The relationship you have with your dermatologist is a pretty important one when you’ve got a chronic disease like psoriasis. While you may go months without seeing your doctor, a flare or other change in your health could mean more frequent visits to discuss treatment options.
But even if you feel super good about working with your dermatologist to manage your psoriasis, maybe you’ve wondered if there’s more you could know and do when it comes to treatment. I decided to tap into my own dermatologist’s expertise and experience working well with patients to learn what he thinks those of us with psoriasis should be aware of and consider incorporating into our psoriasis management. Consider it a primer on what our dermatologists wish we knew…
It’s more than just skin deep. “Take good care of your health,” says Dr. Ray Dean, my longtime dermatologist in Traverse City, Mich. “I wish people knew that heavy alcohol consumption and heavy stress can make your psoriasis worse.” Living out a healthy, active lifestyle can only help your psoriasis, he says. “Try to get plenty of rest and stay well hydrated.”
Consider trying simple DIY remedies. In addition to any medication your doctor may prescribe for your psoriasis, explore complementary do-it-yourself options that are known to help some psoriasis patients. For example, Dean says, “If I had psoriasis, I’d try to get a little sunlight on my skin every day.” Eating foods rich in omega-3 fatty acids or taking vitamins containing these are other good ideas, he says. Omega-3 fatty acids can be found in fish, such as salmon, tuna, and halibut, other seafood including algae and krill, some plants and nut oils. Also known as polyunsaturated fatty acids (PUFAs), omega-3 fatty acids play a crucial role in brain function as well as normal growth and development. Research shows that omega-3 fatty acids reduce inflammation and may help lower risk of chronic diseases such as heart disease, cancer, and arthritis.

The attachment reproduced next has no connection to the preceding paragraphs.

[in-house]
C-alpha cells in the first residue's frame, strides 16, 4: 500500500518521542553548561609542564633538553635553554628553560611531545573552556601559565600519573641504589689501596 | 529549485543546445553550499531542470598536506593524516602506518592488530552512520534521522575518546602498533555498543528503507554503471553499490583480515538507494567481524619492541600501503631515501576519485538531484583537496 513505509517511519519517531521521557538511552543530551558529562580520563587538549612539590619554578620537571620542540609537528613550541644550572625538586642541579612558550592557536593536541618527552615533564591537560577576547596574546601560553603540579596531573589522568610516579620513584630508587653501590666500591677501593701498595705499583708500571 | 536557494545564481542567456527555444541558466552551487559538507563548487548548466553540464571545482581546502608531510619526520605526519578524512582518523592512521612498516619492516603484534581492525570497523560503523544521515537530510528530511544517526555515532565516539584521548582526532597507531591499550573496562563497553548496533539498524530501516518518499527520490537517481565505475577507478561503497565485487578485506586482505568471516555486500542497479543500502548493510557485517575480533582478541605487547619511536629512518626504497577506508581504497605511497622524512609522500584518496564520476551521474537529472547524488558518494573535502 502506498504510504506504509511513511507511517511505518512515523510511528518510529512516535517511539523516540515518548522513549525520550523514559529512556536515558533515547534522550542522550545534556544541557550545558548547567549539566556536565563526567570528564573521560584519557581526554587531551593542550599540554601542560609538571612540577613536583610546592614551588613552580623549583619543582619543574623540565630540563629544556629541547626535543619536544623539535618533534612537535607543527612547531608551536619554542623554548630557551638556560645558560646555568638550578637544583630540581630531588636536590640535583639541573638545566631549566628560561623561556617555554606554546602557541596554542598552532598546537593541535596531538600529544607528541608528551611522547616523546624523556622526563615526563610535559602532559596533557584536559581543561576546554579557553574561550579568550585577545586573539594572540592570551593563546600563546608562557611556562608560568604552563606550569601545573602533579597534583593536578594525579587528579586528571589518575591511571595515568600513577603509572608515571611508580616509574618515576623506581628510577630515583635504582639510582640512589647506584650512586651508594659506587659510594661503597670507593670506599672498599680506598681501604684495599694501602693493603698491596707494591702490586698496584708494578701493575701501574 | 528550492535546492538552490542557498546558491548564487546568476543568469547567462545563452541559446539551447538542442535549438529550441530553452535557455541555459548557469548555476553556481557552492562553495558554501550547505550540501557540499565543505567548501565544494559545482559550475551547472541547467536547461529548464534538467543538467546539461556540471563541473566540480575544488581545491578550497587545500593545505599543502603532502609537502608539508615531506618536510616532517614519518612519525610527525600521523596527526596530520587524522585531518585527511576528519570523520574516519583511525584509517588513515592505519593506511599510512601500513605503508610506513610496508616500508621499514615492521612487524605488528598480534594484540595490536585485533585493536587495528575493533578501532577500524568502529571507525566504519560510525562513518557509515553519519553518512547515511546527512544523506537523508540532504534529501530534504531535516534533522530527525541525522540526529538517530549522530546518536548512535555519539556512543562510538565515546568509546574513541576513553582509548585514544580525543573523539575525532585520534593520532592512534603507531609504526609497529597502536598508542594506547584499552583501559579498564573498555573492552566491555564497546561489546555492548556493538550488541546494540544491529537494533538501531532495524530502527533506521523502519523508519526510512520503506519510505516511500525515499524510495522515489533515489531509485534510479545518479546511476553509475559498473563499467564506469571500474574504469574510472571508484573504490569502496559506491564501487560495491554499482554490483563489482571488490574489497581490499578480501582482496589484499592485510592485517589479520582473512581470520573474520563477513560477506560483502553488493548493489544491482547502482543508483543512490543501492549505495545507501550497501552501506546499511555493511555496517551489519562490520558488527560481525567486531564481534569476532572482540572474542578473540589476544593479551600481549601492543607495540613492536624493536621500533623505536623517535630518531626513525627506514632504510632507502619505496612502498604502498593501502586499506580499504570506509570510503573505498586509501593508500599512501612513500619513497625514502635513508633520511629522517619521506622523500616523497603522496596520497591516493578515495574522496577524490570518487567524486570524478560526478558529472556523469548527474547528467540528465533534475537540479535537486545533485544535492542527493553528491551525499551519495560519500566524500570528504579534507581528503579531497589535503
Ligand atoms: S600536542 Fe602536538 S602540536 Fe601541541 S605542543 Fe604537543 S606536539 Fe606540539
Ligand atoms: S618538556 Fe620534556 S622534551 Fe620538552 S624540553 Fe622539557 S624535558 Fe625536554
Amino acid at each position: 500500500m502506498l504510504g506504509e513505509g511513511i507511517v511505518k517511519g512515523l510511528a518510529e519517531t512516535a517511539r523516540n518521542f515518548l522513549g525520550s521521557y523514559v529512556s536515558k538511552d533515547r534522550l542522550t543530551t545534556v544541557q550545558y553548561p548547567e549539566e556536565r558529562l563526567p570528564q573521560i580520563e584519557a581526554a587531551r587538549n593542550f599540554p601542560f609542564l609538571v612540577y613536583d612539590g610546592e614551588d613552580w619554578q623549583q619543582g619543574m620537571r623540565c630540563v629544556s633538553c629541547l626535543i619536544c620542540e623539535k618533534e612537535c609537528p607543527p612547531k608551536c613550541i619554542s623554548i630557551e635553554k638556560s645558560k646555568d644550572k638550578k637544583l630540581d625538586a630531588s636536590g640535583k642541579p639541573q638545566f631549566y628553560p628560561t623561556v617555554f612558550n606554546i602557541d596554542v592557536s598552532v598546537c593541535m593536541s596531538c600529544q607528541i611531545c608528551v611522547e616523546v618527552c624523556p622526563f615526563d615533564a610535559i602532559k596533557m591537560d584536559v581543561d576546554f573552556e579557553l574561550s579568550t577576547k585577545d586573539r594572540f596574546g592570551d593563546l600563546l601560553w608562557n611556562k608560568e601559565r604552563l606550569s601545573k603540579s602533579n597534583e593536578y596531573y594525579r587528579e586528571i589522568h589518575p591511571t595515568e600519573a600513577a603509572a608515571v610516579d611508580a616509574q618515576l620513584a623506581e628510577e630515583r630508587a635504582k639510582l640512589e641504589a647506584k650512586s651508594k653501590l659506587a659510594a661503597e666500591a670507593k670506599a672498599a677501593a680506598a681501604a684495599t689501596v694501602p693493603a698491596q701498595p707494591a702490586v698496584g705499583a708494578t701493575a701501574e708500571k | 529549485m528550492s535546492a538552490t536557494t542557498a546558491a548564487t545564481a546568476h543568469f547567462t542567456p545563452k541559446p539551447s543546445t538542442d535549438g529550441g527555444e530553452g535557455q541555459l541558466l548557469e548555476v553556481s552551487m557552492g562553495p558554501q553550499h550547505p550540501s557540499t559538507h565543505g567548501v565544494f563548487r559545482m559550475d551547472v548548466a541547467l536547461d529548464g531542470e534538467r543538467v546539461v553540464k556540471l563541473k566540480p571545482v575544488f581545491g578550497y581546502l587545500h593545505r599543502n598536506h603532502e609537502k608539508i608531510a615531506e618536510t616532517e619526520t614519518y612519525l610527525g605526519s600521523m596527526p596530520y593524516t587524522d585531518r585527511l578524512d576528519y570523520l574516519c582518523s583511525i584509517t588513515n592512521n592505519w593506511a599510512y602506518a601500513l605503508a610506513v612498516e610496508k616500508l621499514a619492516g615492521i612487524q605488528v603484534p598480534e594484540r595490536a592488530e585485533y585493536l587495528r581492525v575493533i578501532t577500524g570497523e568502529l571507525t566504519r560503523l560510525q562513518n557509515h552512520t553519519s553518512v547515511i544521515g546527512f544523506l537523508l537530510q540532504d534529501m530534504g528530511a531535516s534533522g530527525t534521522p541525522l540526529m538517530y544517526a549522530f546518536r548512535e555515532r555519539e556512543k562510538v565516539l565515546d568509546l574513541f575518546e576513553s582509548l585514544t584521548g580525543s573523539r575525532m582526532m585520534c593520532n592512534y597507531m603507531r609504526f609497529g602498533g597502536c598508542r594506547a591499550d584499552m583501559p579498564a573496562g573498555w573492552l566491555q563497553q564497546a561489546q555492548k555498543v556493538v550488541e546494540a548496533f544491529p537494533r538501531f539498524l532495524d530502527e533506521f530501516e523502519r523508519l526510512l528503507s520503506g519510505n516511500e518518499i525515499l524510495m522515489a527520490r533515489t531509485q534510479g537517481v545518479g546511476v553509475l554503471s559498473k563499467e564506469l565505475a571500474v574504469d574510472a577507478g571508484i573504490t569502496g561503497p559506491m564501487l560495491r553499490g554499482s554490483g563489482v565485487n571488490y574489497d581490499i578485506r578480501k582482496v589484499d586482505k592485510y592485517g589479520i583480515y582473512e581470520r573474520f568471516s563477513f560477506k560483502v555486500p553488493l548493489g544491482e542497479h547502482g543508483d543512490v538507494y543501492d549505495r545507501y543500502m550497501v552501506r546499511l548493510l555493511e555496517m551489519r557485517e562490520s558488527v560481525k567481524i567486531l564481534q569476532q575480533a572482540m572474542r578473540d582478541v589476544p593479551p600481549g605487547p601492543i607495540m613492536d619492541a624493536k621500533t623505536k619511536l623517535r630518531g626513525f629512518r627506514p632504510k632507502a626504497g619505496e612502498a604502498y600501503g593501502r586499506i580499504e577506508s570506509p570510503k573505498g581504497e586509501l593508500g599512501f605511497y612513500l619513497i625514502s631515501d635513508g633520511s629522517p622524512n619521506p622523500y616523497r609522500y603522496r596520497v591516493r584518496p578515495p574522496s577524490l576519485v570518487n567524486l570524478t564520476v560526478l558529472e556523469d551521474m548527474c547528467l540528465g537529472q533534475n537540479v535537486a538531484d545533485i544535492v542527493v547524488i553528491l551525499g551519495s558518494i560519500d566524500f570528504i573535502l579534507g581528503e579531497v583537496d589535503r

There’s no cure - yet. It’s heartbreaking, but true: there’s no cure for psoriasis, and Dean has found he’s had to explain this time and again to patients. Still, he’s encouraged by the ever-increasing kinds of treatments available and research advancements being made.
Be patient, trust that you’ll find a treatment that works for you. “It can take a lot of time to find what fits well for you,” Dean says. “Some people get light therapy but it doesn’t work well, and for others, it does.” Together with your dermatologist, you can hopefully experiment and find a treatment that works well for your skin.
Stay as positive as possible. Dean sees it plenty: patients who let the disease get them down. He can understand why this happens. “It really can drive you batty. Just when you think things are going well, it smacks you upside the head,” he says of psoriasis. But stay strong and don’t let your psoriasis define you. “Don’t let the disease defeat you.” This may mean incorporating into your life a regular exercise routine, more time spent with close family and friends, or a new hobby or work project. Find fulfillment in these areas and you’re sure to not be down about your psoriasis for too long.